When you were a child, did you ever sign up for a classmate if he broke an arm or a leg? Wore them for the portfolio? Broken bone for a child — very bad: a few catastrophic seconds, followed by months of boring rest and recovery. But have children in the future may be a different story, because new technology will allow us to rethink how we restore broken bones.
Carbon nanomaterials may have the ability to heal bones faster than Harry Potter with the spell “kostium silicium”. Researchers from the team of Stephanie Sydlik from the University Carnegie Mellon has tested the new composition of the graphene, which is biodegradable, imitates the bone, attracts stem cells and, ultimately, improve the recovery of skeletons in animals.
As reported in PNAS, this phosphate graphene is the frame that allows your own cells to organisms faster to reform the missing or damaged bone. The method has already shown success in mice. The development of this technology, it can be an important part of orthopaedic medicine that will help us to recover faster thanks to more strong and healthy bones.
The cornerstone of traditional orthopedic medicine have always been to immobilize broken bones and allow the body to recover. Fortunately, our bodies do an excellent job with the repair of bones; with proper adjustment, and enough time, the bone can heal even very serious damage, will be almost as good as new.
Modern methods of physical therapy and recovery techniques have improved this approach is “fix and forget”, adding activity, diet and rest to get the best results after fusion of the broken bones. Particularly traumatic cases may need surgical installation of pins, plates and other structures that will need a longer recovery time, more physiotherapy, and the pain is, quite frankly, more. Opportunities to improve the rules available in General, but only in the most extreme cases.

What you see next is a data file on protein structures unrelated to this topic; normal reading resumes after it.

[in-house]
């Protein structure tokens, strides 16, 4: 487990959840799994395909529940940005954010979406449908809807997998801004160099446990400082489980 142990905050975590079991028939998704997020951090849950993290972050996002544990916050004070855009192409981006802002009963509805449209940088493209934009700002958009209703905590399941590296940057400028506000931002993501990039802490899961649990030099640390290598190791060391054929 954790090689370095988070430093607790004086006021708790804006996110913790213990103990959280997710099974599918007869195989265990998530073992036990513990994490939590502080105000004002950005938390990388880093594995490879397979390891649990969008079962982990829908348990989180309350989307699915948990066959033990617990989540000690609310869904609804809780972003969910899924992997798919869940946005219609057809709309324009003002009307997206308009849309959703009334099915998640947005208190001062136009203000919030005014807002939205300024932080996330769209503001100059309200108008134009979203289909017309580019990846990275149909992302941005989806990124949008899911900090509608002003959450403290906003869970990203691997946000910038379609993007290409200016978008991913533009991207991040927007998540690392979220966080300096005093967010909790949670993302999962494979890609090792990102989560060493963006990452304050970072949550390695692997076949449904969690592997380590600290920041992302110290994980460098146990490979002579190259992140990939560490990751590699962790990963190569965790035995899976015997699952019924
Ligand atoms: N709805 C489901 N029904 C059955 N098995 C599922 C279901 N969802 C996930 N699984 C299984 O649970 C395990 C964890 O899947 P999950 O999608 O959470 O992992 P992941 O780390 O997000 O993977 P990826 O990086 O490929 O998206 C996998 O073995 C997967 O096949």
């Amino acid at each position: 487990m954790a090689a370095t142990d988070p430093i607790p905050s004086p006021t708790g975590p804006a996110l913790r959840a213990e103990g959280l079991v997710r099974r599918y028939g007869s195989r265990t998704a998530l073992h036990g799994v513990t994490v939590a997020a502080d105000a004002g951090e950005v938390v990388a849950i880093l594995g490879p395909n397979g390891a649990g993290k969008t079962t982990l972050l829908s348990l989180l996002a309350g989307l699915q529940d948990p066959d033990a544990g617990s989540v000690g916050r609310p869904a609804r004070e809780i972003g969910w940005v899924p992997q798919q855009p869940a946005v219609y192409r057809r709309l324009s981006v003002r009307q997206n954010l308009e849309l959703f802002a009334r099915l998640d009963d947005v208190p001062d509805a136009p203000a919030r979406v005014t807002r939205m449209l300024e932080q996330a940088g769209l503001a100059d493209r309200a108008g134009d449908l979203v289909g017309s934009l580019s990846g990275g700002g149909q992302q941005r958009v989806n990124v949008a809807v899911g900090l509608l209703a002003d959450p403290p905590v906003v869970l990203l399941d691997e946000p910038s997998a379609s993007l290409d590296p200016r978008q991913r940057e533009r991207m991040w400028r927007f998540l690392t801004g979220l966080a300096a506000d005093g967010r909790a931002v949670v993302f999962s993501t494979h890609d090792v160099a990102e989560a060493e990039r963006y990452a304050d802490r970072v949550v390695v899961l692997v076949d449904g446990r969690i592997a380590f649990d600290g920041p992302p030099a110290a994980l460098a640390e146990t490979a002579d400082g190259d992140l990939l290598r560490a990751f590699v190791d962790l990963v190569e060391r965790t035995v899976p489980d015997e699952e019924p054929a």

Research , Sidlik in the field of graphene frames represent a modern approach to orthopedics: the penetration into the body for most recovery inside. When graphene is placed on a damaged bone tissue, around it, it provides a structure for linking and growth of bone cells. Imagine it as a wooden lattice, put in the garden to vine it climbed and grew. Unlike garden lattice, graphene skeleton is destroyed by the growth of bones, disappearing after treatment of the fracture. Perfect patch, which does the job and leaves nothing behind.
The approach framework is not new, but this study suggests improvements in design, composition and production of phosphate graphene. Improved nanotechnological method may not be very interesting, but is of great importance, if your goal is a practical product for health, which should be easy to manufacture and use.
The frame is also perfectly adjustable — it attracts the right calcium ions, has a certain tensile strength and other required physical properties can be “programmed” in the material as the production, that it resembled a real bone as close as possible.
More importantly, this study showed that graphene “forests” can work both with and without stem cells (in this case the stromal cells of the bone marrow). Most other forms of regenerative forests relied on these stem cells to accelerate healing.
Phosphate graphene, however, provides a structure for the growth of normal bone cells and stimulates them to do so. The opportunity to work without the stem cells means that the technology will need less complicated treatment plans when used in the real world.
The sooner the better
There are other technologies that can cure a broken bone is better than a forest — printed cells, nanites, Cybernetics. But all these technologies are much farther from the General public. Phosphate-graphene frames also perfectly will join the existing medical treatments and assistance programs.
As soon as graphene frames will be available part of medicine, will show their real potential. Graphene is just carbon atoms that are located in some way, but the potential changes its molecular structure is almost endless. Eventually there will be a forest, attracting more stem cells that produce more durable bone or prevent fractures.